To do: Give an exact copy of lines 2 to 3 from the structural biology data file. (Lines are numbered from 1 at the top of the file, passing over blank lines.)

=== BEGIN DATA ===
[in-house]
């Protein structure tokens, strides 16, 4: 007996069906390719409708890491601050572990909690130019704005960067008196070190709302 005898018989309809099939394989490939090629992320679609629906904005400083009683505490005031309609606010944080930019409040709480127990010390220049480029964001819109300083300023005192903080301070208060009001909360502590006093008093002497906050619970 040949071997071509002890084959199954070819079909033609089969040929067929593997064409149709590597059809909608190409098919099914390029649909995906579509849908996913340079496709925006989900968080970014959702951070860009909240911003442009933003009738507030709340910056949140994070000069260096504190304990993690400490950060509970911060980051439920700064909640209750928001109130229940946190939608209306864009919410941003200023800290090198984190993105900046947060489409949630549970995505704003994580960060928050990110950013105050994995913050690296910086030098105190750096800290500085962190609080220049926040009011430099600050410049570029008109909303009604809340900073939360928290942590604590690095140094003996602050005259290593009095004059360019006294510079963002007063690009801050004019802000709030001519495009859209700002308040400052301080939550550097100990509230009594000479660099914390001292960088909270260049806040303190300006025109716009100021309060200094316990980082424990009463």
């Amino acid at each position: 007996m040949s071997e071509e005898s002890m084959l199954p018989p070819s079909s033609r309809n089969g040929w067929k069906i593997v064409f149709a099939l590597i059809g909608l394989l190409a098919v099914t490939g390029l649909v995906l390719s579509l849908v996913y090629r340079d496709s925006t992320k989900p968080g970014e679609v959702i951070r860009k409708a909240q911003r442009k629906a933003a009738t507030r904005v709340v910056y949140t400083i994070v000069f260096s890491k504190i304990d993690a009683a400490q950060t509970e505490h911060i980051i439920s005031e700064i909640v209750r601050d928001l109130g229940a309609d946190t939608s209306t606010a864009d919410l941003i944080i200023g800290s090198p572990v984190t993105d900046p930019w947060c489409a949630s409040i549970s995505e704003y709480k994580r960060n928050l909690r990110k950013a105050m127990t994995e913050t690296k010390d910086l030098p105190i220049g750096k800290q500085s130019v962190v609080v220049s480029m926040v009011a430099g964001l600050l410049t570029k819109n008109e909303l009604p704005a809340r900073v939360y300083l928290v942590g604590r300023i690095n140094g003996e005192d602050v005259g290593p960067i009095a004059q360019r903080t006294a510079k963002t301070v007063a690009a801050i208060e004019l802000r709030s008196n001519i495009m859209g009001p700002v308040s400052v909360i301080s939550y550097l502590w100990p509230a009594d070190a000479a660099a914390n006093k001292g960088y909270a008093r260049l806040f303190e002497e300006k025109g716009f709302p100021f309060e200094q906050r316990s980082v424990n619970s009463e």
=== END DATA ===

């Protein structure tokens, strides 16, 4: 007996069906390719409708890491601050572990909690130019704005960067008196070190709302 005898018989309809099939394989490939090629992320679609629906904005400083009683505490005031309609606010944080930019409040709480127990010390220049480029964001819109300083300023005192903080301070208060009001909360502590006093008093002497906050619970 040949071997071509002890084959199954070819079909033609089969040929067929593997064409149709590597059809909608190409098919099914390029649909995906579509849908996913340079496709925006989900968080970014959702951070860009909240911003442009933003009738507030709340910056949140994070000069260096504190304990993690400490950060509970911060980051439920700064909640209750928001109130229940946190939608209306864009919410941003200023800290090198984190993105900046947060489409949630549970995505704003994580960060928050990110950013105050994995913050690296910086030098105190750096800290500085962190609080220049926040009011430099600050410049570029008109909303009604809340900073939360928290942590604590690095140094003996602050005259290593009095004059360019006294510079963002007063690009801050004019802000709030001519495009859209700002308040400052301080939550550097100990509230009594000479660099914390001292960088909270260049806040303190300006025109716009100021309060200094316990980082424990009463």
């Amino acid at each position: 007996m040949s071997e071509e005898s002890m084959l199954p018989p070819s079909s033609r309809n089969g040929w067929k069906i593997v064409f149709a099939l590597i059809g909608l394989l190409a098919v099914t490939g390029l649909v995906l390719s579509l849908v996913y090629r340079d496709s925006t992320k989900p968080g970014e679609v959702i951070r860009k409708a909240q911003r442009k629906a933003a009738t507030r904005v709340v910056y949140t400083i994070v000069f260096s890491k504190i304990d993690a009683a400490q950060t509970e505490h911060i980051i439920s005031e700064i909640v209750r601050d928001l109130g229940a309609d946190t939608s209306t606010a864009d919410l941003i944080i200023g800290s090198p572990v984190t993105d900046p930019w947060c489409a949630s409040i549970s995505e704003y709480k994580r960060n928050l909690r990110k950013a105050m127990t994995e913050t690296k010390d910086l030098p105190i220049g750096k800290q500085s130019v962190v609080v220049s480029m926040v009011a430099g964001l600050l410049t570029k819109n008109e909303l009604p704005a809340r900073v939360y300083l928290v942590g604590r300023i690095n140094g003996e005192d602050v005259g290593p960067i009095a004059q360019r903080t006294a510079k963002t301070v007063a690009a801050i208060e004019l802000r709030s008196n001519i495009m859209g009001p700002v308040s400052v909360i301080s939550y550097l502590w100990p509230a009594d070190a000479a660099a914390n006093k001292g960088y909270a008093r260049l806040f303190e002497e300006k025109g716009f709302p100021f309060e200094q906050r316990s980082v424990n619970s009463e």